Please contact John Wekluk, communications director at the Indiana State Library, with any questions.

This post was written by John Wekluk, communications director at the Indiana State Library.

Maximize your borrowing potential through Indiana’s reciprocal borrowing program

Did you know that as a registered borrower at an Indiana public library, you may have access to the collections of over 170 other public libraries? This is possible through the reciprocal borrowing program, one of the best kept secrets in Indiana public libraries. This blog post will share information about reciprocal borrowing, as well as other options for borrowing from other libraries.

Statewide Reciprocal Borrowing Covenant
While “statewide” is in the name, we will add a disclaimer that not all 236 of the state’s public libraries districts are participants. However, there are 172 currently participating districts all over the state. If you are a patron of a participating library, you can show your home library card, in person, at any of the other participating libraries and receive a borrower’s card with reciprocal borrowing privileges. There is no cost to participate in this service unless you incur late or lost item fees for items borrowed. Please check with the circulation staff at the library you are visiting for details about what is available to reciprocal patrons. Some services, like access to e-books and interlibrary loan, may not be available to reciprocal patrons per local policy.

Local Reciprocal Borrowing Covenants
Some library districts have opted to partner only with nearby districts to extend borrowing privileges to the patrons of neighboring libraries. These may include county-wide agreements or agreements between libraries that are close in proximity to each other. While the Indiana State Library collects information on which libraries are participating in such agreements, the circulation staff at your library can give you the most up to date information about whether or not they have a reciprocal agreement with other local libraries. There is no cost to participate in this service, unless you incur late or lost item fees.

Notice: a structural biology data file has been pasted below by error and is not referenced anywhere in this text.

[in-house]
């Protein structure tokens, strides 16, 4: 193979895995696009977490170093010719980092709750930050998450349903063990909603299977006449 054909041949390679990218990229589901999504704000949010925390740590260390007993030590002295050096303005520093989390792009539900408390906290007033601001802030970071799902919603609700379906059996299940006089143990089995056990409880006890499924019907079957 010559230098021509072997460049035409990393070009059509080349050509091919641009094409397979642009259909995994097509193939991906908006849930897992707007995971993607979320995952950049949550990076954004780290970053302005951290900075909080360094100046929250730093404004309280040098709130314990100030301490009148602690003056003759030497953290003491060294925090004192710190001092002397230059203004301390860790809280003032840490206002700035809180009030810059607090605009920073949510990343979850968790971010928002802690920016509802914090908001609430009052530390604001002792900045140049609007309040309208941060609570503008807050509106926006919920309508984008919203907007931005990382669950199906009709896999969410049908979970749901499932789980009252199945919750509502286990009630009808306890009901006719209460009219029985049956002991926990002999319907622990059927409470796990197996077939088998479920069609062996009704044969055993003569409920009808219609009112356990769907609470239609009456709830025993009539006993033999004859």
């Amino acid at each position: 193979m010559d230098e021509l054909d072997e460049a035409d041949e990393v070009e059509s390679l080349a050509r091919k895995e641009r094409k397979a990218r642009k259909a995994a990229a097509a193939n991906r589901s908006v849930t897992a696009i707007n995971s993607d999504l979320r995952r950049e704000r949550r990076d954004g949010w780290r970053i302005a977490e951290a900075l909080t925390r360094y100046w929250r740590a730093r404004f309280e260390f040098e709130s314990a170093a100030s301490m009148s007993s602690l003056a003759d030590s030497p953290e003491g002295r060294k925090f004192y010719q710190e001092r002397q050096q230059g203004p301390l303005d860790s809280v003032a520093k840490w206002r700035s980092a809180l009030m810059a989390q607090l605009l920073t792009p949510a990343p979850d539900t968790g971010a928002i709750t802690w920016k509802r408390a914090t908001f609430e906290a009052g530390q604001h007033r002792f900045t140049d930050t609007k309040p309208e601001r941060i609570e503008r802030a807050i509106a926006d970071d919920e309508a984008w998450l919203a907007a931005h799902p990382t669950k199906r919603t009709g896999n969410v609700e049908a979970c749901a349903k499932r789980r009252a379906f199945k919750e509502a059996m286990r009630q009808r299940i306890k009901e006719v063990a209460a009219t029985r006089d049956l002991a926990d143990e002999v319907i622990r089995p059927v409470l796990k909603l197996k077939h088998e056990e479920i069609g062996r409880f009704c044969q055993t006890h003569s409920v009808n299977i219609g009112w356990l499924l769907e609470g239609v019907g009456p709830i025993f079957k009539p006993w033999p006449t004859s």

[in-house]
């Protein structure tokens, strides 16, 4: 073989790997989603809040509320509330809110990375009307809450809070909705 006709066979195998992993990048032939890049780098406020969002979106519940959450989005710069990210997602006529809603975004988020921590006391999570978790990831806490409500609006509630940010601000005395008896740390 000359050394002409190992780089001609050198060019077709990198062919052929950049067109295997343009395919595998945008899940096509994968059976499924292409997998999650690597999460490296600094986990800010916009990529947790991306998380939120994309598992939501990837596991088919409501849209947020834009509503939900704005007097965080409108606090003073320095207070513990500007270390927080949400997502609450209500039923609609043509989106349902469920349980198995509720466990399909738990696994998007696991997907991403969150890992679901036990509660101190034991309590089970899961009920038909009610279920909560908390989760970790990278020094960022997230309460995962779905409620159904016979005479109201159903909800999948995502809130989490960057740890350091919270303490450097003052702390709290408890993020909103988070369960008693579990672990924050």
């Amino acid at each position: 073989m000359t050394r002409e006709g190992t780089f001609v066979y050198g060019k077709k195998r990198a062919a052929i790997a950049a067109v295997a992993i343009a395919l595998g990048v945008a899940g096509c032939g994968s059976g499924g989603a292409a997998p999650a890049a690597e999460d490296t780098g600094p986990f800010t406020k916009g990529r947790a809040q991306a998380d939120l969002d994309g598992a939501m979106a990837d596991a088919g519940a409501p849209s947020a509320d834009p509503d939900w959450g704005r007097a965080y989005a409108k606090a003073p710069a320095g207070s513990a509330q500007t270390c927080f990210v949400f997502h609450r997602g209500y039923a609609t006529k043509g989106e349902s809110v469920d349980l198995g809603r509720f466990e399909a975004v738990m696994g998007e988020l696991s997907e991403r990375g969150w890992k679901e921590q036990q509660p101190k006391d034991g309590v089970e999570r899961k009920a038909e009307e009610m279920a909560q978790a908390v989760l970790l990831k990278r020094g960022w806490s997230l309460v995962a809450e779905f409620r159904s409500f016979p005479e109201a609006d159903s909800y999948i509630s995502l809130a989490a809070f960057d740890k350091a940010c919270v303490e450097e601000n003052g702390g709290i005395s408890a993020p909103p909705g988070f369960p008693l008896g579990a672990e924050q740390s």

Public Library Access Card
If your library is not participating in either of these reciprocal agreements, you can purchase access to all of the 236 public libraries in the state through the Public Library Access Card program. With a PLAC card, a borrower can visit any of the state’s 236 public libraries and show their home library’s borrowing card to receive a card from that library. PLAC cards may be purchased at the circulation desk at any public library. The cost of a PLAC card in 2022 is $65 per person per year and cards may be used for 12 months from the date of purchase. Before purchasing a card, a borrower must first have a current borrower card (or paid non-resident card, if they live in an area with no library service) from a public library district. For more information on the PLAC program, visit this page.

Interlibrary Loan
If you are interested in accessing the books or media on shelves at other Indiana public libraries, but are unable to visit in person, enquire with your local public library about interlibrary loan or other borrowing options. There is a statewide network of delivery vehicles that transport library materials around the state daily.

Evergreen Indiana